A bloody ‘Welcome!’ mat, stained with fresh and bygone red boot prints: a messy entrance to a clean-cut, clinically white butcher’s just down the street. Beyond the blood-soaked mat and grubby gutters, it’s a quiet place with sore white-tiled floors, a slightly old air conditioner humming in the corner, from which the cool wind mixes uncomfortably with the hot, stagnating air, suffocating with the dull scent of slaughter. In a busy world that brims with a flurry of people, constant bustle of life, the sighing silence of the butcher’s is another, eerie world that hides in plain sight.
“Hard at work as always, I see,” I say, the bells frightfully shuddering as the door closes behind me. “James, you’re doing the Lord’s work, really.”
“Eh, you know me.” He waves his hand, both welcoming me in and dismissing me. “I’m just doing what I ought to do.”
His cleaver winks before it slashes through the air–a guillotine–cleanly severing the meat’s head from her body. A chop! A chop, a slash, hacking, hacking, the gurgle as the guts spill, tug, tug, tugging the intestines out, scraping it out, the babbling and bubbling trickle of blood. And I think, James is the best at preparing meat.
“Where’s this one from? Mexico City, like always?” I wipe my palms, the digits at the end feeling alien, sundered from the stump of my hand.
He doesn’t look up from his work, offering just a nod before continuing to chop. A steady pattern of heavy, heart-pounding thuds resumes in silent uneasiness.
“What did he do?” I ask, a casual remark over the thud, thud, and thumps.
“Can’t say, poor thing probably stole some bread, or water, or something. And you know how things are these days…”
“Yeah, we got too many of them, overpopulation and all that, one mistake and that’s it I guess.” My fingers flit around the counter, conscious of the sticky air and distant mechanical hum. The thumps, the thumps echo in my ears–is it my heart, or the cleaver?
In that laden silence, the cleaver plunging into the meaty flesh, the stifled crack meeting the chopping board, everything feels slightly wrong. My fingers tap, tap, tap as his cleaver chops and chops and chops. Caught between the percussive noises, I stutter out lamely, “But at this point, what else can we do? I say, an honourable sacrifice, that’s what this is. Honestly James, you really should be paid more for your good work.”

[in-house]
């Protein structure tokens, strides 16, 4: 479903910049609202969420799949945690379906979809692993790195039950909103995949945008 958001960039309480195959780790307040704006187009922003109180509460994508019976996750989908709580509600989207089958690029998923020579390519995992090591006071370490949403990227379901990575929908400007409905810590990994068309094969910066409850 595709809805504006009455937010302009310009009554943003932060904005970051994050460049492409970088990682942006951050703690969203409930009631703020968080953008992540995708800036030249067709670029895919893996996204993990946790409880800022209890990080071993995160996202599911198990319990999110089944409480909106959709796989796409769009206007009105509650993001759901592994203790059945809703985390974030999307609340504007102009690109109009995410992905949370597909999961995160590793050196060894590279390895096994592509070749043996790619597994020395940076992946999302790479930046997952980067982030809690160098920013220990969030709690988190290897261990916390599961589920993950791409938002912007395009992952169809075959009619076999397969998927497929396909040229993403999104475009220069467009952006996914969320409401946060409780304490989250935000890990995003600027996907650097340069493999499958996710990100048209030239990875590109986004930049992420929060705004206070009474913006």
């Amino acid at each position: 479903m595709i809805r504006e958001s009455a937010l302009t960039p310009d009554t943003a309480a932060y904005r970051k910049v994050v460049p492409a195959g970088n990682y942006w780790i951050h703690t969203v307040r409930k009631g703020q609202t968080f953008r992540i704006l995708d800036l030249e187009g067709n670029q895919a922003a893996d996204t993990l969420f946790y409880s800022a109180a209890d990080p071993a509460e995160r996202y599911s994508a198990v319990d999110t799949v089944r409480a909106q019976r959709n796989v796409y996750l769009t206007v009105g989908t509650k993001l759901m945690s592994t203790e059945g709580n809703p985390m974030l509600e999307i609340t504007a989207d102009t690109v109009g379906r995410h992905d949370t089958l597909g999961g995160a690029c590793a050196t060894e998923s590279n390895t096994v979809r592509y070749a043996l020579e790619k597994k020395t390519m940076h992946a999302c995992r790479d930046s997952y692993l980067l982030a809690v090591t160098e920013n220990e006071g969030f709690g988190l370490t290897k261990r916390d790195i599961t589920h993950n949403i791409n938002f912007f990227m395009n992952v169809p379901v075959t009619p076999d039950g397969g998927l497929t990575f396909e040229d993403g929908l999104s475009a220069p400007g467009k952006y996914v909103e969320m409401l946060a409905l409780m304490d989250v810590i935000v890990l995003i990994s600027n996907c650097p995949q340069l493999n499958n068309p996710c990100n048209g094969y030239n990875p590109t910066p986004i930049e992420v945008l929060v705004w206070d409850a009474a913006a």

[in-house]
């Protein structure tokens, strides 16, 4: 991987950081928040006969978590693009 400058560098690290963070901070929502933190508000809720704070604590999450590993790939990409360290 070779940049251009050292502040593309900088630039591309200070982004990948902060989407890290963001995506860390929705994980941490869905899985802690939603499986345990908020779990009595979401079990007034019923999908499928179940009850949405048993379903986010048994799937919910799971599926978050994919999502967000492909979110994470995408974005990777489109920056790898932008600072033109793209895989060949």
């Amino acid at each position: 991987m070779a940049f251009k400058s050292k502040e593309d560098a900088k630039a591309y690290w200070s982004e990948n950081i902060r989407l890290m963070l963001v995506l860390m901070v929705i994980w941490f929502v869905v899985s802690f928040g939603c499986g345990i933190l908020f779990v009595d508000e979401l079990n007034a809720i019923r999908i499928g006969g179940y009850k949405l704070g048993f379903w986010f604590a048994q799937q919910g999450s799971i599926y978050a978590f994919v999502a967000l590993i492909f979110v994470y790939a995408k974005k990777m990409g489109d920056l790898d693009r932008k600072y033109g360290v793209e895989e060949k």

“Right, can I have 2 kg of arms, ribs, maybe, and head?”
Roughly slapping the raw flesh with the flat side of his cleaver, he asks, “This one here? Fresh?”
“That one. Yes. Fresh.”
“Coming right up.”
Time crawls slowly, and my body strangely aches for the door, aches as the contorted meat on the chopping board does. A few skilful splits, and James hands me a shameful, red plastic bag.
As always, James mutters out, “Arms, ribs, head–right? Check.”
It’s one brave peek, one peek inside the bag. An angular set of ribs, stitched together with bleeding flesh, poking out curiously; a well-manicured hand, now scrubbed away at the edges, with a faintly imprinted trace of a wedding ring, a woman’s hand; a gasping head, shaved to be cooked, gaping and blank grey eyes that once blinked, filled with joy, tears, cheap washed-out lipsticks on her mouth, pale bloodless expanse of skin stretched over her skull.
“Yeah, you got it right.” I gulp, I swallow, willing the thuds in my ears to stop. “Thanks, as always.”
“No worries, enjoy your dinner.”
The red plastic bag hangs heavy, an extension of my hand, shoulder, and self. It is done, and all that is left is to leave the shop, return to the assured safety of a world too busy to think. One step, two, three… so close, one more step and out the door, away from this place of being strangely, rudely conscious of it all. The bag, the red bag! It hangs onto the tips of my fingers, slipping and clinging, heavy with blood and life, wrong but right in all other ways. But then the bells chime, the door opens, swishes, and closes behind me.
I breathe in, the autumn breeze a chilling reminder of reality. A numbing breeze sweeps past me, and as I find my way home for dinner, once more safely lost in the swarm of the crowd and people, the red plastic bag is only one amongst many. Outside, the air is cold, the night is nearing, my limbs are tired: the only thing on my mind is a warm, long pig1 stew.
And, outside, the bag stops feeling so heavy anymore.
- Long pig: a translation of a term formerly used in some Pacific islands for human flesh as food. ↩︎
Gyuyeon Victoria (Viki) Park